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Bionic Socrates - the Argument for a Hybrid Clinician

VentureFest Wales was hosted by Innovate UK and the KTN and held at Cardiff County Hall on the 11th July 2014.

 

Building on the success of the Connected Human event at the Wales Festival of Innovation in Cardiff, Dr R Ramanan (Director of Innovative Solutions in Informatics (ISIS) Ltd.), on behalf of the KTN, presented a seminar entitled Bionic Socrates - the Argument for a Hybrid Clinician.

 

The seminar explored the ever-increasing level of partnership between man and machine in a clinical environment and the opportunities this presents to both clinicians and UK PLC. Dr Ramanan began with a look back over his over 35 years as a cardiac surgeon, recalling how the job used to be much more 'hands-on' as tests such as Magnetic Resonance Imaging, Ultrasound, Computerised Tomography, Positron Emission Tomography scans and the like - things taken for granted nowadays by medical professionals - were either experimental or not discovered - meaning doctors had to rely on their clinical findings reliant on their physical senses. Whilst modern day investigative tools such as these are not a substitute for good clinical practice, they do improve outcomes and make patient care safer. 

 

Every single aspect of the clinician-patient interaction generates data. From the four basic pillars of clinical medicine (inspection, palpation, percussion and auscultation), through all aspects of medical gadgetry (ECGs, CT scans, MRIs) and through blood tests, genomic data and patient demographics, to name but a few sources of patient information, there is a massive volume of data collected from each patient admitted - numerical, visual and auditory. Converting this data to useful information is a challenge; of even greater complexity is combining this information with experience in order to distil 'wisdom'.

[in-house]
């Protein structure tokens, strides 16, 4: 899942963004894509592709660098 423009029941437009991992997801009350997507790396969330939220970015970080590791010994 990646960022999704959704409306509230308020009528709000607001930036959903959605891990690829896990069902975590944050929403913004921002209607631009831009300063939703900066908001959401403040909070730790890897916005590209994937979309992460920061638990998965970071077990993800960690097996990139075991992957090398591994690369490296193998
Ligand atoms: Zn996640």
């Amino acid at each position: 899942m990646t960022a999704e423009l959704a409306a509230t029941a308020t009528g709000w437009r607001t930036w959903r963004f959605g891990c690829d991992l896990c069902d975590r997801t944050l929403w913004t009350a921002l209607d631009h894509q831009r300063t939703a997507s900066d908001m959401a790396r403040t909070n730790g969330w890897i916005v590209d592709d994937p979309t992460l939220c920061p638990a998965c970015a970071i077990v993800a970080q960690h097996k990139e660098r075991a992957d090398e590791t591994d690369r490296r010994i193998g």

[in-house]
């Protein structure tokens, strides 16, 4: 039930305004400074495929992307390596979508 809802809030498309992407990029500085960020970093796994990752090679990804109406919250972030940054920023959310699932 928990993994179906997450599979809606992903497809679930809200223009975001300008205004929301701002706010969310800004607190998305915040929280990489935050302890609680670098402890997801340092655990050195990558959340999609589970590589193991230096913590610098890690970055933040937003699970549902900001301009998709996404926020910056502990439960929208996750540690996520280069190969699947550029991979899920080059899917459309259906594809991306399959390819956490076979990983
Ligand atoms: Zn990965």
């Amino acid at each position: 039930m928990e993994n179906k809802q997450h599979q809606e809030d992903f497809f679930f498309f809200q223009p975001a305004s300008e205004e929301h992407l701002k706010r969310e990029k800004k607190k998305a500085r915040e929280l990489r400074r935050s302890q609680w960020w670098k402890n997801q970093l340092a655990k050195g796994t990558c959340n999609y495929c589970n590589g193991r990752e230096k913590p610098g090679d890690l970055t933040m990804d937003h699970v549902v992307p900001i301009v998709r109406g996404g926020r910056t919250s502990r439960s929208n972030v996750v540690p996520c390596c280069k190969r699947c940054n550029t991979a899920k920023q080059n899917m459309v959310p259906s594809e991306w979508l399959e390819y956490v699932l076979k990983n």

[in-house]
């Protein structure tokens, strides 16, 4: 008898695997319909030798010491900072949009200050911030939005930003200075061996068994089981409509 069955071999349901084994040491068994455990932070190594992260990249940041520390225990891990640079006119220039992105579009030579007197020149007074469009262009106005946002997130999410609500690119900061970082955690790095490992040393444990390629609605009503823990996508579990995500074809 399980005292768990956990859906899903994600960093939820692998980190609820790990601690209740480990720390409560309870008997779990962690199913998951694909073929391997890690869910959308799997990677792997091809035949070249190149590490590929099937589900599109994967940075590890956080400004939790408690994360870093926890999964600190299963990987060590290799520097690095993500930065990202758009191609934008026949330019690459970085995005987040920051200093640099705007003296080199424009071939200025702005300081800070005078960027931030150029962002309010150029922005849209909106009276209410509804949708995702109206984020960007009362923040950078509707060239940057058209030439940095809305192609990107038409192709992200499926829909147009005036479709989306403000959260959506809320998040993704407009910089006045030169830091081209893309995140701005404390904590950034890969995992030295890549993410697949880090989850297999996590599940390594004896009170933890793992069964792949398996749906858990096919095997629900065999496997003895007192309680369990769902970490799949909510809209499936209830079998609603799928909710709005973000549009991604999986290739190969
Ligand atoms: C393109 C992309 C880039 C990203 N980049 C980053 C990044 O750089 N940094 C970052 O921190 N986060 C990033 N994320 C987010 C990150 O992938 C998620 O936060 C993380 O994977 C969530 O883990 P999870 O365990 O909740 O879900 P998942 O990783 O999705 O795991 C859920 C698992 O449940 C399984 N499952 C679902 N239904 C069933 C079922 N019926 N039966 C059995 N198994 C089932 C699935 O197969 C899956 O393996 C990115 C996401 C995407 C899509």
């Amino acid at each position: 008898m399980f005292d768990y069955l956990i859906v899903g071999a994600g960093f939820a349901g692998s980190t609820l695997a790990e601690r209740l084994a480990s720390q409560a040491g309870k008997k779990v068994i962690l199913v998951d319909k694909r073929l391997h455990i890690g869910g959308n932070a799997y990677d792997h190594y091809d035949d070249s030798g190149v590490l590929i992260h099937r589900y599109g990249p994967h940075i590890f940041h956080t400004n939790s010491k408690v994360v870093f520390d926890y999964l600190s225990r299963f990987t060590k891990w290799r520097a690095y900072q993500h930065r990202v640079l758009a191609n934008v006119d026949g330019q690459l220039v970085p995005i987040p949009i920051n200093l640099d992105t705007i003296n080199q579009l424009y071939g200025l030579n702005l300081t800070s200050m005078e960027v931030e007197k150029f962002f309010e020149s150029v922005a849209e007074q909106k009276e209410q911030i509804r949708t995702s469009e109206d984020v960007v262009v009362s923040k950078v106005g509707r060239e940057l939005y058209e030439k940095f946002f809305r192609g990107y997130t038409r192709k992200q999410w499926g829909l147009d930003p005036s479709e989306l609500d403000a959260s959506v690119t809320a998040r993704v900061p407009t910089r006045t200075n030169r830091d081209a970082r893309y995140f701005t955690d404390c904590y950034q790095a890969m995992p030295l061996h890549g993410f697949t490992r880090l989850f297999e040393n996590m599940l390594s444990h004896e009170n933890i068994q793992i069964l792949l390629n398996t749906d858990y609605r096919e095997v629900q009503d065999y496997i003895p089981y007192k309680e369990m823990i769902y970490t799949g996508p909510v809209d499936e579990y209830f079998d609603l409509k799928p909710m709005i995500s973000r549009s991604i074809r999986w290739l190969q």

Concepts such as machine learning, artificial intelligence, 3D printing of body parts, and computers that can understand natural human language were also touched upon, as well as the commercial opportunities they provide and their potential applications in the health-space.

 

Also present at the event was a hands-on display of robotic drills developed at Brunel University, designed to stop drilling automatically when an interface is encountered - accurate to the point of being able to drill holes in eggs without damaging the membrane and causing a mess! The display perfectly demonstrated the message of the seminar - a direct example of man and machine working together to improve the safety of the practice of medicine. Both seminar and demonstration were well-attended, making the day a great success.

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